“Ultra-processed foods are not only bad for our bodies, their production damages our environments
One specific additive that has the most environmental impact is palm oil. Palm oil is responsible for deforestation of some of the world’s most biodiverse forests. It is the world’s most consumed vegetable oil that can be found in half of our food.
Her quotation of online material shows a cherry picking that should have been done with more care.
-Any casual observer of the vegetable oil industry would have noted that Rainforest Rescue, is equally dead set against soy. The Norwegian group is part of a new global coalition urging the European Union to include “Other Wooded Lands” in its zero deforestation regulation, with a finger pointed at soy.
-In quoting the Nature article merely to highlight deforestation, she should have noted the article text on palm oil which sought a better understanding of palm oil’s impact on global consumer needs and deforestation. Key facts underscored below.
“Palm oil accounts for ~40% of the current global annual demand for vegetable oil as food, animal feed and fuel (210 Mt), but planted oil palm covers less than 5–5.5% of the total global oil crop area (approximately 425 Mha) due to oil palm’s relatively high yields.”
-In quoting Jonathan E. Robins, Associate Professor of Global History, Michigan Technological University promotion of his book where she obtained the line “world’s most consumed vegetable oil that can be found in half of our food” Laila should have noted what Jonathan said regarding palm oil.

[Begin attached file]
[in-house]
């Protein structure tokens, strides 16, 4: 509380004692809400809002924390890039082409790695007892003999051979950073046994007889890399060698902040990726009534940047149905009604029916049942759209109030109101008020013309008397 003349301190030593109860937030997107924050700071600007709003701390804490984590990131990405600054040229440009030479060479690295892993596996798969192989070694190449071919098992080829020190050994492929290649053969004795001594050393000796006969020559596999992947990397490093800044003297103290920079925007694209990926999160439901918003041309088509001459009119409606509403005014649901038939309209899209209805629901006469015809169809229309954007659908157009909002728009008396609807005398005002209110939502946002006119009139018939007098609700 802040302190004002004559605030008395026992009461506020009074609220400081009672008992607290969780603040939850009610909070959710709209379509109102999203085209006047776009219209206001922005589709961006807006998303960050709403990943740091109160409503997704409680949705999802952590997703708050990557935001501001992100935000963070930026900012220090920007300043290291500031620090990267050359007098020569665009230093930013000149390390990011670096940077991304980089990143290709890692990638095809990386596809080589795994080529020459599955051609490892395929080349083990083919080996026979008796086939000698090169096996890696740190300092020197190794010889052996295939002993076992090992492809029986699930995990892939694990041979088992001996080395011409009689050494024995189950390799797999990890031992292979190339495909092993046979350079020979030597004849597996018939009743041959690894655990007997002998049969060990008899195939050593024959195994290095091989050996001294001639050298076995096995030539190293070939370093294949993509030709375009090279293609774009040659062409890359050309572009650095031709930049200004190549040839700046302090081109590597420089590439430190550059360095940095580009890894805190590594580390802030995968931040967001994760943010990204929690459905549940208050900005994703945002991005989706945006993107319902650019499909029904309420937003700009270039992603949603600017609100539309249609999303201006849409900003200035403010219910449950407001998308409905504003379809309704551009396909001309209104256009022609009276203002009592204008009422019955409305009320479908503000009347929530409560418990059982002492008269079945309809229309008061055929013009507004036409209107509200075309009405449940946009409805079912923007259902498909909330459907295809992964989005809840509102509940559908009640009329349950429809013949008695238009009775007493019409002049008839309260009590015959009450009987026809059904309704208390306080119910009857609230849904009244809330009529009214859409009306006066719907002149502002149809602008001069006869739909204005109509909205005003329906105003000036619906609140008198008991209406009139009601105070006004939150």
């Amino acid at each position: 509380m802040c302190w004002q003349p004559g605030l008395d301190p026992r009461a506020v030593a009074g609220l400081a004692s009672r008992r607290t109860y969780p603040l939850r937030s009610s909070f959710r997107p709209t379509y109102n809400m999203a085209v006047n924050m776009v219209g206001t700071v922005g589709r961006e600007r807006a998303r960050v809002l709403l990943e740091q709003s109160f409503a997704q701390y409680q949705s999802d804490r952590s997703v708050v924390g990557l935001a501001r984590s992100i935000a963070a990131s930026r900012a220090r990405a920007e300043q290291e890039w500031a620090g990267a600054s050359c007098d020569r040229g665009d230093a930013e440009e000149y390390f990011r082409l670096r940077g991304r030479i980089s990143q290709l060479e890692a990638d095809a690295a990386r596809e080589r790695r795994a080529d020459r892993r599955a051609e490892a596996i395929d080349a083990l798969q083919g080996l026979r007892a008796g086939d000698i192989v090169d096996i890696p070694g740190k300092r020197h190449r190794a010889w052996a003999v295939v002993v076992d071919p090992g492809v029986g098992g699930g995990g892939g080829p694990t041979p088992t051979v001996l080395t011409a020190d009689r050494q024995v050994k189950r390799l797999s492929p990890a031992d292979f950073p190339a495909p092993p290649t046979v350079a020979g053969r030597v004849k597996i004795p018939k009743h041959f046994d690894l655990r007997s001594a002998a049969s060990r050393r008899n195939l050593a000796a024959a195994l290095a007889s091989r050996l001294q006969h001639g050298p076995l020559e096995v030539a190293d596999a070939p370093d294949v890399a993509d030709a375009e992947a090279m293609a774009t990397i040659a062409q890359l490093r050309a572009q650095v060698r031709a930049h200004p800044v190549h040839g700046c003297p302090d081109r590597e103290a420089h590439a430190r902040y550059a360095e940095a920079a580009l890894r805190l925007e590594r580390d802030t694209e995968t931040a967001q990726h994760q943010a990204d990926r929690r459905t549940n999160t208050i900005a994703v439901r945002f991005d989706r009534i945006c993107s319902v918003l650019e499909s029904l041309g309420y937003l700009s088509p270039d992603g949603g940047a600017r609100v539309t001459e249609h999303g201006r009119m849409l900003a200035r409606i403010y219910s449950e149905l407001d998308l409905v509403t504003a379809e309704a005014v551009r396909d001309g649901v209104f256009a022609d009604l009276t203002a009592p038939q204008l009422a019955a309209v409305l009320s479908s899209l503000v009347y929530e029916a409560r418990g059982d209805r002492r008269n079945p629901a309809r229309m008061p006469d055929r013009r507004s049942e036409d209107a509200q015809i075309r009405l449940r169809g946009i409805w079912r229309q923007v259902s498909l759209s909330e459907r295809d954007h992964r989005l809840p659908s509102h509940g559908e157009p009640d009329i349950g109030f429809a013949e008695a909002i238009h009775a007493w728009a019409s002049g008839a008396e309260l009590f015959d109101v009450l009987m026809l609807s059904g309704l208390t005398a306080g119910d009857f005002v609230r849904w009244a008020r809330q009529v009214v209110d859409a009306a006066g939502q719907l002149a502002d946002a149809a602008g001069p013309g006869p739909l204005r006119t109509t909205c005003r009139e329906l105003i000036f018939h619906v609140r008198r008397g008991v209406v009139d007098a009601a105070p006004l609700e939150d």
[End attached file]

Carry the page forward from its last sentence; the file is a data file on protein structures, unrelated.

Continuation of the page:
"However, the IUCN and many other advocates argue that shifting away from palm oil is not the answer. Since oil palm is so productive, they contend, switching to other oil crops could cause even more harm because it would require more land to cultivate substitutes."
The references she provided clearly do not support her views but where Laila failed to make a convincing argument on her views on vegetable oils and human health, is the absence of any mention on how seed oils, the go-to replacement for palm oil, has been identified in numerous studies as being bad for human health. The controversies around seed oils like soy, sunflower or rapeseed is enough to warrant mainstream media like the Times of India to report on their negative health impact.